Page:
2. Colonic Spasm and Gas

Peppermint oil is an effective alternative to drugs like Buscopan for reducing colonic spasms.5 It may also relax the muscles of your intestines, allowing gas to pass and easing abdominal pain. Try peppermint oil or leaves added to tea for gas relief.

3. Gastric Emptying Disorders

In people with functional gastrointestinal disorders, peppermint may be useful to enhance gastric emptying.6

4. Functional Dyspepsia (Upset Stomach and Indigestion)

Supplementing with 90 milligrams (mg) of peppermint oil, along with caraway oil, "much or very much improved" symptoms of functional dyspepsia in 67 percent of patients.7 If you have an upset stomach, try drinking a small glass of water with a few drops of peppermint essential oil added.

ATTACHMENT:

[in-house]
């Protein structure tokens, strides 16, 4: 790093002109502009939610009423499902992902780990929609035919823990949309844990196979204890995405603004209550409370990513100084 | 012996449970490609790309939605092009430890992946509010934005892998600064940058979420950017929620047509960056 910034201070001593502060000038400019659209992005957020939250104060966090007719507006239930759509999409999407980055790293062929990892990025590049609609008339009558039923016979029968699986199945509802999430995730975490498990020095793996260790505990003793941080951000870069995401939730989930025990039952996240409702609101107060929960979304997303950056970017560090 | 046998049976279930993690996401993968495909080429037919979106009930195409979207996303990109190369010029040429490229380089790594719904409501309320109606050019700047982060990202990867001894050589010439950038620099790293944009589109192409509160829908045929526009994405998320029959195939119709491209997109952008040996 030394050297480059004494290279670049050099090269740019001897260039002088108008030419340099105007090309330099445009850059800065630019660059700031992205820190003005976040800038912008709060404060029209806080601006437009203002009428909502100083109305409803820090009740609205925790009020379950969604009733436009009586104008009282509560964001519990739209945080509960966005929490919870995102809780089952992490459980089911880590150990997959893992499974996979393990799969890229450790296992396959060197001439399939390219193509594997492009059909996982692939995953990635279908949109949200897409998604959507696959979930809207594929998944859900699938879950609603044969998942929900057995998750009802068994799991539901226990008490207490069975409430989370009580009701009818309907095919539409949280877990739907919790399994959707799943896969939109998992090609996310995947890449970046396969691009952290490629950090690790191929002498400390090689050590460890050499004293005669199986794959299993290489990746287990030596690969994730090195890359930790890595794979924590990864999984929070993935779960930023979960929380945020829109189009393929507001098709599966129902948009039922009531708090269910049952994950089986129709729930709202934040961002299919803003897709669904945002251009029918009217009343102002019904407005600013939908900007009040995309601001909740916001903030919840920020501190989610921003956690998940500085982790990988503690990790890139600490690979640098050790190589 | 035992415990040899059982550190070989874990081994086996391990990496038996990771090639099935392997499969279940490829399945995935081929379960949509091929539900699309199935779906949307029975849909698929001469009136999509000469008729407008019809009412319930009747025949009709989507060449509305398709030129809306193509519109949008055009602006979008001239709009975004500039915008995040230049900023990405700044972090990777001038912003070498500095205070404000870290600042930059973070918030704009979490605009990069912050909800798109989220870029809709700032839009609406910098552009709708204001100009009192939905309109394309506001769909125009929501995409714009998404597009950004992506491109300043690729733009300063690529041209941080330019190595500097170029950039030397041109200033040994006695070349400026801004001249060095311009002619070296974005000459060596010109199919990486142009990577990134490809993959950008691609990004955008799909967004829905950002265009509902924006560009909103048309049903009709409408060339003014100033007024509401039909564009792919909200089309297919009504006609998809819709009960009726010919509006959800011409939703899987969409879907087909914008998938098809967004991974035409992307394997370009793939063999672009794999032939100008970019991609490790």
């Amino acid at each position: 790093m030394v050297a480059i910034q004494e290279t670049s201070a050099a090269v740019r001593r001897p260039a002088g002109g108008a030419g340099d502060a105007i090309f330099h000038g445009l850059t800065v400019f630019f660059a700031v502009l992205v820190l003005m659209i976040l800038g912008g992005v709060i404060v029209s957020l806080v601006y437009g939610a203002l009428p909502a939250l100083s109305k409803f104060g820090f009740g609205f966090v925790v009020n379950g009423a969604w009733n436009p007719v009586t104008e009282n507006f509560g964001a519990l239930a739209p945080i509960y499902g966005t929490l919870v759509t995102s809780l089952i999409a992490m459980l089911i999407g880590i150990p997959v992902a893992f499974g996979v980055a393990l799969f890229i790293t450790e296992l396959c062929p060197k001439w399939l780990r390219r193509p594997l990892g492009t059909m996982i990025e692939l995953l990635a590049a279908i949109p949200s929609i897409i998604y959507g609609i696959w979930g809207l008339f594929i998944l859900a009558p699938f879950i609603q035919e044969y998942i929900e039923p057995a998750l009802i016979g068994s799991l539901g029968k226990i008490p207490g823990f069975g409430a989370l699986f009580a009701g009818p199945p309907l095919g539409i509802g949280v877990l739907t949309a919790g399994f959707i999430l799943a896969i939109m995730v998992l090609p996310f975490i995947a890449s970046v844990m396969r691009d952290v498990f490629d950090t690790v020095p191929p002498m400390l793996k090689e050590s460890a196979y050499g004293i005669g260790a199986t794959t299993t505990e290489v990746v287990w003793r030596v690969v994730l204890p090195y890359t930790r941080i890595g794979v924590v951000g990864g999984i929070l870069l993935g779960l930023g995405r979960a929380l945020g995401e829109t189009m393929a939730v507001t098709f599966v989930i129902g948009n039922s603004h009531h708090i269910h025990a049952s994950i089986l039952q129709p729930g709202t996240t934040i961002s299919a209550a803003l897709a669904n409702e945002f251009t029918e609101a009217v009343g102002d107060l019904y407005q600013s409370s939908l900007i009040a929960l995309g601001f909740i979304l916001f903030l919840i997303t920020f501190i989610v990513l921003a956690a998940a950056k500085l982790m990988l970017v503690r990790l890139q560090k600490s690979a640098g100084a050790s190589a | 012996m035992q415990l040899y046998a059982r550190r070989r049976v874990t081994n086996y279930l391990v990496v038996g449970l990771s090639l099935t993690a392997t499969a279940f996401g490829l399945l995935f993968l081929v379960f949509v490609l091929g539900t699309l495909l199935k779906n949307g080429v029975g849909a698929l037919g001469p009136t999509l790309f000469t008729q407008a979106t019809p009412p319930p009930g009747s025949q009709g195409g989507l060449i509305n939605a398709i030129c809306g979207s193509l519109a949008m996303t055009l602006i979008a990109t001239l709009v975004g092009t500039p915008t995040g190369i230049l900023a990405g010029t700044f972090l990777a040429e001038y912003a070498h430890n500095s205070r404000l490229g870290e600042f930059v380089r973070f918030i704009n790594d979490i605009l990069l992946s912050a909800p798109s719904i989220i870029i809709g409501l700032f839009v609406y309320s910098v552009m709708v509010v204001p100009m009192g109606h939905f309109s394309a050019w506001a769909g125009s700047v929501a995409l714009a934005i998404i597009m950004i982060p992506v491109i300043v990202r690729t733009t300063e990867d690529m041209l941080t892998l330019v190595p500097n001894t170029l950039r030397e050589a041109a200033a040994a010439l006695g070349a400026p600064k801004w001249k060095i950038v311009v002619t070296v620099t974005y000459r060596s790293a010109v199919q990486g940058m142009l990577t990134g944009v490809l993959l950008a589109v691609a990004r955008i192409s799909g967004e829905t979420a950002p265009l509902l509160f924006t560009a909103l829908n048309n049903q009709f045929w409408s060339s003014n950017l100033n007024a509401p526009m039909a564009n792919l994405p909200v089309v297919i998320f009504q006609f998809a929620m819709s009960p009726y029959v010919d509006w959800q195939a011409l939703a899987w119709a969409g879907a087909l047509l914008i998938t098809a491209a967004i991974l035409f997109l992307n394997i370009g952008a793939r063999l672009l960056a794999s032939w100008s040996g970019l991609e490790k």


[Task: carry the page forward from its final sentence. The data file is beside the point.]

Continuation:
5. Infantile Colic

Peppermint is at least as effective as simethicone in the treatment of colic in infants.8

6. Breastfeeding-Associated Nipple Pain and Damage

Peppermint water helped to prevent nipple cracks and pain in breastfeeding mothers.9

7. Tuberculosis

Inhaled essential oil of peppermint helped to rapidly regress tuberculosis inflammation, with researchers suggesting it may help prevent recurrences and exacerbation of the disease.10

8. Allergic Rhinitis (Hay Fever)

Extracts from peppermint leaves may inhibit histamine release, which suggests it may help alleviate hay fever symptoms.11

9. Shingles-Associated Pain

A topical treatment of peppermint oil resulted in near-immediate improvement in shingles-associated pain, with the results lasting for two months of follow-up treatment.12

10. Memory Problems

The aroma of peppermint has been shown to enhance memory and increase alertness.13

11. Chemotherapy-Induced Nausea

Peppermint oil effectively reduces chemotherapy-induced nausea, and at a reduced cost compared to standard drug-based treatments.14